How Long Does It Take To Run 6 Miles? + 7 Tips To Improve Your Time

Written by
Amber Sayer, MS, CPT, CNC
Certified Personal Trainer + Running Coach, Masters in Exercise Science

Last Updated:

After you’ve been running for several months or longer, it’s natural to become interested in increasing the distance that you run. For example, you might progress from running 2-3 miles a day to 4 miles a day, and then maybe even 5 miles most days.

Another good approach to increasing your endurance and aerobic capacity for running is to build up the length of a long run. Rather than uniformly increasing the distance you run for your everyday runs, you can add a weekly long run and build up the distance of that endurance workout.

A good option would be to keep most of the runs each week at 3-5 miles but to substitute one of them for a long run of 6 miles. Running 6 miles will take longer but will afford excellent fitness benefits

But how long does it take to run 6 miles? What’s the average 6 mile run time?

In this article, we will look at the average time to run 6 miles and will help you answer, “How long does it take to run 6 miles?” in the context of your own personal fitness level and running speed.

We will cover:

• How Far Is 6 Miles?
• How Long Does It Take to Run 6 Miles?
• How to Run 6 Miles Faster

Let’s jump in!

How Far Is 6 Miles?

If you’re more familiar with kilometers, the notion of running 6 miles might feel completely foreign.

Because one mile is equal to 1.609 kilometers, running 6 miles is approximately the same as running 10k (6.2 miles).

If you decide to run 6 miles on a standard 400-meter running track, you will need to complete just over 24 full laps.

How Long Does It Take to Run 6 Miles?

One of the first questions you’ll want to answer when you’re planning to step up your long run distance to 6 miles is, “How long does it take to run 6 miles?”

As should be inferred, the amount of time it will take to run 6 miles depends on the pace you are able to maintain for the 6 miles or your average running speed.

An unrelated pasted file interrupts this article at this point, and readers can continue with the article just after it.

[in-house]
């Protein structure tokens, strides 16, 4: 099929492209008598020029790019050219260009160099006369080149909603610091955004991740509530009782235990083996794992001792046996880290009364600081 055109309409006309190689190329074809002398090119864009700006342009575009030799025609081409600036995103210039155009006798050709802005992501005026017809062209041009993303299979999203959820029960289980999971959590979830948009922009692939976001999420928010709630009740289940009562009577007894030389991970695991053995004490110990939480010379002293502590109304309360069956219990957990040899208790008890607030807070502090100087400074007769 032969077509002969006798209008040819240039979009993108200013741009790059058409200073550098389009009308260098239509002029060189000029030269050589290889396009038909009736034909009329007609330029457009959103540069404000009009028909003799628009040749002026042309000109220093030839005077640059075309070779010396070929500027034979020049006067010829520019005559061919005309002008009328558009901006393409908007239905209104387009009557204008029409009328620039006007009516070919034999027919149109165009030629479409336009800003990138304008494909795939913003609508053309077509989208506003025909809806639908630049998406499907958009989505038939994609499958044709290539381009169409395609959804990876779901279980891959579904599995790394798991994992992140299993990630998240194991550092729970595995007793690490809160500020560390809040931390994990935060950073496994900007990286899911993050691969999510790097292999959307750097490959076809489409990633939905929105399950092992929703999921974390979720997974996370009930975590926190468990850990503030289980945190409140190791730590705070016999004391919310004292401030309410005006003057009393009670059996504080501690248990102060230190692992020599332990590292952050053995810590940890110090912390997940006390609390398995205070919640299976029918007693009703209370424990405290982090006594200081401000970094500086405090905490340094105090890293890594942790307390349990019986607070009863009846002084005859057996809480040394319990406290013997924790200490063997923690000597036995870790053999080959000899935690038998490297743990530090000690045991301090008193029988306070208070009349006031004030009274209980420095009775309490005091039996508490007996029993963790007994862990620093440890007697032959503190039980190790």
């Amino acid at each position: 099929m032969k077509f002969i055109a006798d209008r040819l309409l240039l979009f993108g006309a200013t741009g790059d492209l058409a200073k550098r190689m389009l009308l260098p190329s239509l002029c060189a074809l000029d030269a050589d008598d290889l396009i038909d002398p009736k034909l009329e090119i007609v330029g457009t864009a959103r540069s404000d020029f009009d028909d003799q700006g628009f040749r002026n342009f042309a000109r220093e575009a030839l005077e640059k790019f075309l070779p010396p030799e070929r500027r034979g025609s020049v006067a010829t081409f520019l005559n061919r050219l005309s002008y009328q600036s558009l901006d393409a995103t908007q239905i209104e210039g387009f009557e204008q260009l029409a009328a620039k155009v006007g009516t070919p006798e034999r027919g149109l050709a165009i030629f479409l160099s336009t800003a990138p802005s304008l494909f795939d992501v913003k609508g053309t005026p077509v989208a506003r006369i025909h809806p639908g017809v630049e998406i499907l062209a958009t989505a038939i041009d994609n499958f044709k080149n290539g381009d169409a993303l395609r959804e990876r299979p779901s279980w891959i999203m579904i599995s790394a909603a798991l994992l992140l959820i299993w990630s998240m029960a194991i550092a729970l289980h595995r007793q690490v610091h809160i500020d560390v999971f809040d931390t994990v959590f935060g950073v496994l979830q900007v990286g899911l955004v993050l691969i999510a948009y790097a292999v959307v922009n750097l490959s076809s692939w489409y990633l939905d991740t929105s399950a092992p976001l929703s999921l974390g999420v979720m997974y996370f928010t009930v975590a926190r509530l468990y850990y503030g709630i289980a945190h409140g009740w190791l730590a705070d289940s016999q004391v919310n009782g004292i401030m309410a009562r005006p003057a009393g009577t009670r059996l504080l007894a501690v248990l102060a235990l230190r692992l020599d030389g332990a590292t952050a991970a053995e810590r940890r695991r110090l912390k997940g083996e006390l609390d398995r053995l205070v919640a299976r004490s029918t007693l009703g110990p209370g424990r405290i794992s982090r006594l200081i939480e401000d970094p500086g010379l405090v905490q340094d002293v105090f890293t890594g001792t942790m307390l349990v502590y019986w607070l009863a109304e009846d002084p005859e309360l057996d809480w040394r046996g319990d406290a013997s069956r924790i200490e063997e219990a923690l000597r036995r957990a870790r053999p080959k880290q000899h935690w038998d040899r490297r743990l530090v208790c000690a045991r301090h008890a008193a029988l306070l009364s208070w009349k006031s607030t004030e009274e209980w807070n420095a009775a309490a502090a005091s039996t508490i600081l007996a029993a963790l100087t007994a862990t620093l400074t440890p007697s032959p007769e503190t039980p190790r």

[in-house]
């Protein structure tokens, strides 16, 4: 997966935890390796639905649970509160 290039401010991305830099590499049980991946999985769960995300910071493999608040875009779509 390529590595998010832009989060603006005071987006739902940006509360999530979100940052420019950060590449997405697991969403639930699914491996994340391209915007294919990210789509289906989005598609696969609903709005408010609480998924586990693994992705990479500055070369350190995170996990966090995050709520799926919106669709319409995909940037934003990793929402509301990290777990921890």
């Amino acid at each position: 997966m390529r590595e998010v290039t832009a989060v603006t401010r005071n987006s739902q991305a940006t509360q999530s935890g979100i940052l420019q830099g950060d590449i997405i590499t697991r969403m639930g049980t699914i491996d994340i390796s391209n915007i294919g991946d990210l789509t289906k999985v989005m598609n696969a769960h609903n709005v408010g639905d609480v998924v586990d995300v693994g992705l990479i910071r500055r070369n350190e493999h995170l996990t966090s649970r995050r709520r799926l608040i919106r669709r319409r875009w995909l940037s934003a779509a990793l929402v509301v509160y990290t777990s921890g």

Factors that affect your average running speed include your fitness level, experience level as a runner, effort level, body size, sex, age, the terrain you’re running on, and the weather conditions.

With that said, most runners will run 6 miles in 30-72 minutes, though this is quite a big range, so it’s not particularly useful for budgeting your own workout time.

Let’s consider the average time to run 6 miles.

When it comes to training runs, according to Strava, the average pace for a logged run is 9:53 per mile.

Taking this information, we can extrapolate out the average time to run 6 miles.

9:53 = 9.88 minutes x 6 miles = 59.38 = 59:17

Therefore, we can estimate the average 6 mile time for training runs to be about 59 minutes and 17 seconds, or just about one hour.

Again, this is a good ballpark for how long it takes to run 6 miles for a regular training run.

When it comes to racing 6 miles rather than just doing a 6-mile training run, the average 6 mile run times drop significantly.

Running Level reports that the average 10k finish time for men across all age groups is 46:43.

This means that the average male runner runs a 10k at a pace of 7 minutes and 31 seconds per mile pace or 4 minutes and 40 seconds per kilometer.

For women, the average 10k finish time is 54:13, which works out to 8:43 per mile and 5:25 per kilometer.

Because the 10k distance is just a bit longer than 6 miles, it’s reasonable to use this data as a ballpark for the average 6 mile times for race efforts.

Since the range of abilities varies widely, we’ve put together a table that shows you how long it takes to run 2 miles at different common running speeds and paces.

How to Run 6 Miles Faster

No matter if you are well ahead of the average time it takes to run 6 miles or substantially slower, every runner can take steps to improve their 6-mile run time.

Here are some things you can do to run 6 miles faster:

The first time you run six miles, just finishing the distance will be a challenging feat, and you might have to take a walk/run approach to budget your energy.

Once you can run 6 miles without stopping, you can work on running faster.

One of the best things you can do to start running 6 miles faster is to gradually build up the length of one long run per week.

This long run will help develop your cardiovascular and muscular endurance so that you can run longer without stopping.